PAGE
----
A peace symbol hangs from a chain around my neck. Soon after I bought the necklace, I decided I wouldn’t take it off until the war ended. On Tuesday afternoon, I sat in a physician’s examining room. The doctor mentioned my peace symbol and said that people who oppose the war fail to acknowledge the successes in Iraq-that northern Iraq is a thriving area of commercial achievement. “Ah, the Kurds,” I said just before he plunged a tongue depressor down my throat. I was hoping to present my position-that I’m not a critic of the G. W. Bush war strategy or lack thereof–you know, one who championed the invasion but believes the war has been mismanaged with insufficient troops to accomplish the job.
I wanted him to know that from the beginning, with the rumblings about weapons of mass destruction and the Bush lies to link Iraq to 9/11, I spoke against an incursion I knew would become an occupation. The truth is that I don’t perceive war as successes and failures. War is tragedy-the ultimate human error and an inability to empathize. Each time I tried to opine, the doc stuck his fingers in my mouth.
Later, at home, I turned on the news to hear that northern Iraq had been hit by a series of almost simultaneous suicide bombings, leaving more than 250 people dead and at least 300 injured. As I write, the number of dead has climbed and could be as high as 500.
Often, I lie awake, wondering about the people who support George Bush and his reign of terror against the Iraqi and Afghan populations. I ask myself if these Bushies are aware of the landscape of destruction. Do they think about Iraqi and Afghan children? Do they look at their own children and imagine what it would be like to be a parent in Iraq or Afghanistan? Do they ever for even a second allow themselves to consider what our sophisticated bombs, depleted uranium, and white phosphorous are doing? Have they convinced themselves that our weaponry targets only those who are poised to kill coalition forces? Are they at all troubled about what our country is doing-committing acts of atrocity against other human beings who did nothing to antagonize us? NOTHING.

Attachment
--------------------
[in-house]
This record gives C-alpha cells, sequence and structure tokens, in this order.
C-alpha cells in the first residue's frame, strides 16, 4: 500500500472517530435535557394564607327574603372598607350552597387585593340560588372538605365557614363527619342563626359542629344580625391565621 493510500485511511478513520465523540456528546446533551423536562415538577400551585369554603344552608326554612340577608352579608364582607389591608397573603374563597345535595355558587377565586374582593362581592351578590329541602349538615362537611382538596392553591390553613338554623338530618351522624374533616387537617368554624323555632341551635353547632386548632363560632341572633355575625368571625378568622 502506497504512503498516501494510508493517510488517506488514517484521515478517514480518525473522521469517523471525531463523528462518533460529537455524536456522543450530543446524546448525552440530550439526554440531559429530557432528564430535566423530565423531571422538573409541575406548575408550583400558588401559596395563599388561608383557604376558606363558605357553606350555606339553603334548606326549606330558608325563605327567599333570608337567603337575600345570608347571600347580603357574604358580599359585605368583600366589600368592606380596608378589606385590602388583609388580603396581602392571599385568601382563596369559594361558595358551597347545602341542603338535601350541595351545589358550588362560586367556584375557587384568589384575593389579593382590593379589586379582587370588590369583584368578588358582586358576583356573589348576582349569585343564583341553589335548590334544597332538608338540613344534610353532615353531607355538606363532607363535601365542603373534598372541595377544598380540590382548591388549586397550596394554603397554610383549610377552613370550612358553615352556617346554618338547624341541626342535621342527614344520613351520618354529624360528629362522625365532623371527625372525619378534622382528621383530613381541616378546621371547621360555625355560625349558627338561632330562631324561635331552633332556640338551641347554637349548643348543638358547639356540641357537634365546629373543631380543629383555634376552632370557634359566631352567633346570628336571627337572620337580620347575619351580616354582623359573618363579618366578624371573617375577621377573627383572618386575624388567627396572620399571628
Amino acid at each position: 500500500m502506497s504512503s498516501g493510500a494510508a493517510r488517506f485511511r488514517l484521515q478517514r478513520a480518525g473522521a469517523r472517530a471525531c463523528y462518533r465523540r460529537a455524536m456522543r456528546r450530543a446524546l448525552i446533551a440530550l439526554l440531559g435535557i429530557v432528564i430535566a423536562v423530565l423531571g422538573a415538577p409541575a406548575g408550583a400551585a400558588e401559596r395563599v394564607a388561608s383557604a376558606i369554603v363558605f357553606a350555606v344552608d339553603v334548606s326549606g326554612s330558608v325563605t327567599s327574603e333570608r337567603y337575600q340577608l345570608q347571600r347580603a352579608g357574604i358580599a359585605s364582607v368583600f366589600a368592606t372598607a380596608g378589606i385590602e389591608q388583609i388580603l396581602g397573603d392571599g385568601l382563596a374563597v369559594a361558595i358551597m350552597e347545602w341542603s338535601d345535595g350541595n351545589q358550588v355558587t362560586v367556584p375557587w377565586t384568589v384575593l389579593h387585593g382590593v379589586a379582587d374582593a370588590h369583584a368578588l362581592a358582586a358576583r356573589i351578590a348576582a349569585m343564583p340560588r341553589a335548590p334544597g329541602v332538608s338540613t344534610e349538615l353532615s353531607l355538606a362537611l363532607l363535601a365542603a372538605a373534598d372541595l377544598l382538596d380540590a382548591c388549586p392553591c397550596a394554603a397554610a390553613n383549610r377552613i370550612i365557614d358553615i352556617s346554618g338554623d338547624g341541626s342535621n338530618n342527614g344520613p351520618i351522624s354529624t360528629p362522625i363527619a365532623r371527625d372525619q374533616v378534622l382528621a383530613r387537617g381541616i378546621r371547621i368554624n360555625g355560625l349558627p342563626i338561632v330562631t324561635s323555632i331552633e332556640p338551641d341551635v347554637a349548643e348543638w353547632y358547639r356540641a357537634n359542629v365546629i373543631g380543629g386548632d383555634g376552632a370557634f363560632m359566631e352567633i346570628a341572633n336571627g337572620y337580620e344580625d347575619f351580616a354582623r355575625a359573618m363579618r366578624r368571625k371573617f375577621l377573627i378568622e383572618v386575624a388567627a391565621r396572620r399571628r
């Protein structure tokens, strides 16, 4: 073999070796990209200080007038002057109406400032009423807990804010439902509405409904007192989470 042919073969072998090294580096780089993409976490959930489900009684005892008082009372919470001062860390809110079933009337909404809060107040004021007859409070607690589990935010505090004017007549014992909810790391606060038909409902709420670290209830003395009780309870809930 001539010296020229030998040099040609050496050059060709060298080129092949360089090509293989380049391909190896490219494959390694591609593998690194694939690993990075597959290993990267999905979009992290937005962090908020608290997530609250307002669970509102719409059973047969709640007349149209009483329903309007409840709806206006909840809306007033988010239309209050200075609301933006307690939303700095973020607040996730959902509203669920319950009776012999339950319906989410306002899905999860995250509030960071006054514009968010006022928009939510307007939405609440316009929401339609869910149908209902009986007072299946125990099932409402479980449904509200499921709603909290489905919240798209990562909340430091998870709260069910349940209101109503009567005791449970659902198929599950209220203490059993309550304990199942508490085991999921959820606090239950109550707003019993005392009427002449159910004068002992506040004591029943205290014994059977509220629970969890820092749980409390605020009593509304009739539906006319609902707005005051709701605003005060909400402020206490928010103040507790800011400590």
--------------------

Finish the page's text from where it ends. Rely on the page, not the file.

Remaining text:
Members of the Bush Fan Club don’t just include the Armageddonites who rhapsodize about “The Rapture” and who believe that George Pied Piper Bush was anointed by God to lead in the clash of civilizations. Fellow Bush junkies are those who buy the absurd “if we leave Iraq, the terrorists will follow us home” rather than the findings of the National Intelligence Estimate that the occupation of Iraq has inspired terrorism and that the longer we stay, the less secure we will be.
Meanwhile, we have lost over 3,700 U.S. troops in a catastrophe that George Bush was determined to start and is stubbornly refusing to end despite the advice of experts and, finally, the disapproval of the American public. Iraqis are suffering unfathomable loss. Suicide bombings are not becoming less frequent. Rather, they are becoming more advanced. Those who strap on explosives or fill their vehicles with ammo to kill and maim as many people as possible share certain defining commonalities: they are destructive of themselves and others; they ignore reason; and they are not guided by the normal mores of society.
It is not a leap to say that George Bush fits comfortably into these parameters, with one exception–Bush’s self destruction will come not from an actual detonation that shatters his body but through the judgment of his presidency as the worst in the history of this country.
Missy Beattie lives in New York City. She’s written for National Public Radio and Nashville Life Magazine. An outspoken critic of the Bush Administration and the war in Iraq, she’s a member of Gold Star Families for Peace. She completed a novel last year, but since the death of her nephew, Marine Lance Cpl. Chase J. Comley, in Iraq on August 6,’05, she has been writing political articles. She can be reached at: Missybeat@aol.com